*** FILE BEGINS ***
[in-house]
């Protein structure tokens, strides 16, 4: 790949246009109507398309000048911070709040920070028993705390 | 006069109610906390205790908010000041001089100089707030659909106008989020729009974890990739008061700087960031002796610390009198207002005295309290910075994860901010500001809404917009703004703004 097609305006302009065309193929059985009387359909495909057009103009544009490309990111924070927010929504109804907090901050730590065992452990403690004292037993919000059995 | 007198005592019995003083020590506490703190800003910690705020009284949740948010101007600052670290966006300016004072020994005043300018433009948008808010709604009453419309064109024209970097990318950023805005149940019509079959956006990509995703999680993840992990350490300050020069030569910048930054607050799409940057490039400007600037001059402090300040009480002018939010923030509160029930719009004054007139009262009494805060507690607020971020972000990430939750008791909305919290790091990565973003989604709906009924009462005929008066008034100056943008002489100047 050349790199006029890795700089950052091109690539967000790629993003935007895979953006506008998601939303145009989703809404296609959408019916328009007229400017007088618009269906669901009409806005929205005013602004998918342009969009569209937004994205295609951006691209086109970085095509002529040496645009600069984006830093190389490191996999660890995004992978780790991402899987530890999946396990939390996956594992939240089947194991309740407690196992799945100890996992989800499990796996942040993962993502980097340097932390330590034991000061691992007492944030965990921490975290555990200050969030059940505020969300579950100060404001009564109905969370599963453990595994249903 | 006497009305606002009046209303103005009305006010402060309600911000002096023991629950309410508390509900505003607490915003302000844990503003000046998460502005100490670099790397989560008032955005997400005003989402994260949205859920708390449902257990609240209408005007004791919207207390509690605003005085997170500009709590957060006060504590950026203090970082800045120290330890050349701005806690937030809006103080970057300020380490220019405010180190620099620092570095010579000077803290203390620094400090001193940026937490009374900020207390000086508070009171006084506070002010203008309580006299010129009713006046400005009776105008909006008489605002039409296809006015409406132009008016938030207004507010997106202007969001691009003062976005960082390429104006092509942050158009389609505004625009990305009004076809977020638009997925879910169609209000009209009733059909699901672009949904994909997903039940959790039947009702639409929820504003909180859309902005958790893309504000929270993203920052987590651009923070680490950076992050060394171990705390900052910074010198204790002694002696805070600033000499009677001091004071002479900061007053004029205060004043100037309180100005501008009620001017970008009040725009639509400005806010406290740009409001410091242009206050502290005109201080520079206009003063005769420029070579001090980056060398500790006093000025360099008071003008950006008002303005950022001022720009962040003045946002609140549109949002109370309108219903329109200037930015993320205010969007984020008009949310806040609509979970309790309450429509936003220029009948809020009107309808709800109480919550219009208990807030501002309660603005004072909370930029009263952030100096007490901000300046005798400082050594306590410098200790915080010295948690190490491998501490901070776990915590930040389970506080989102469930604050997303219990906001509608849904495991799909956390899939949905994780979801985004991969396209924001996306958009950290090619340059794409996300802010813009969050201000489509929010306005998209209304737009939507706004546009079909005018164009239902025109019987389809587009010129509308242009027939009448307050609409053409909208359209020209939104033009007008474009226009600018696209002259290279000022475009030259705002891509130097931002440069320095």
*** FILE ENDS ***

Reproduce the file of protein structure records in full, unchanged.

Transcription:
[in-house]
């Protein structure tokens, strides 16, 4: 790949246009109507398309000048911070709040920070028993705390 | 006069109610906390205790908010000041001089100089707030659909106008989020729009974890990739008061700087960031002796610390009198207002005295309290910075994860901010500001809404917009703004703004 097609305006302009065309193929059985009387359909495909057009103009544009490309990111924070927010929504109804907090901050730590065992452990403690004292037993919000059995 | 007198005592019995003083020590506490703190800003910690705020009284949740948010101007600052670290966006300016004072020994005043300018433009948008808010709604009453419309064109024209970097990318950023805005149940019509079959956006990509995703999680993840992990350490300050020069030569910048930054607050799409940057490039400007600037001059402090300040009480002018939010923030509160029930719009004054007139009262009494805060507690607020971020972000990430939750008791909305919290790091990565973003989604709906009924009462005929008066008034100056943008002489100047 050349790199006029890795700089950052091109690539967000790629993003935007895979953006506008998601939303145009989703809404296609959408019916328009007229400017007088618009269906669901009409806005929205005013602004998918342009969009569209937004994205295609951006691209086109970085095509002529040496645009600069984006830093190389490191996999660890995004992978780790991402899987530890999946396990939390996956594992939240089947194991309740407690196992799945100890996992989800499990796996942040993962993502980097340097932390330590034991000061691992007492944030965990921490975290555990200050969030059940505020969300579950100060404001009564109905969370599963453990595994249903 | 006497009305606002009046209303103005009305006010402060309600911000002096023991629950309410508390509900505003607490915003302000844990503003000046998460502005100490670099790397989560008032955005997400005003989402994260949205859920708390449902257990609240209408005007004791919207207390509690605003005085997170500009709590957060006060504590950026203090970082800045120290330890050349701005806690937030809006103080970057300020380490220019405010180190620099620092570095010579000077803290203390620094400090001193940026937490009374900020207390000086508070009171006084506070002010203008309580006299010129009713006046400005009776105008909006008489605002039409296809006015409406132009008016938030207004507010997106202007969001691009003062976005960082390429104006092509942050158009389609505004625009990305009004076809977020638009997925879910169609209000009209009733059909699901672009949904994909997903039940959790039947009702639409929820504003909180859309902005958790893309504000929270993203920052987590651009923070680490950076992050060394171990705390900052910074010198204790002694002696805070600033000499009677001091004071002479900061007053004029205060004043100037309180100005501008009620001017970008009040725009639509400005806010406290740009409001410091242009206050502290005109201080520079206009003063005769420029070579001090980056060398500790006093000025360099008071003008950006008002303005950022001022720009962040003045946002609140549109949002109370309108219903329109200037930015993320205010969007984020008009949310806040609509979970309790309450429509936003220029009948809020009107309808709800109480919550219009208990807030501002309660603005004072909370930029009263952030100096007490901000300046005798400082050594306590410098200790915080010295948690190490491998501490901070776990915590930040389970506080989102469930604050997303219990906001509608849904495991799909956390899939949905994780979801985004991969396209924001996306958009950290090619340059794409996300802010813009969050201000489509929010306005998209209304737009939507706004546009079909005018164009239902025109019987389809587009010129509308242009027939009448307050609409053409909208359209020209939104033009007008474009226009600018696209002259290279000022475009030259705002891509130097931002440069320095």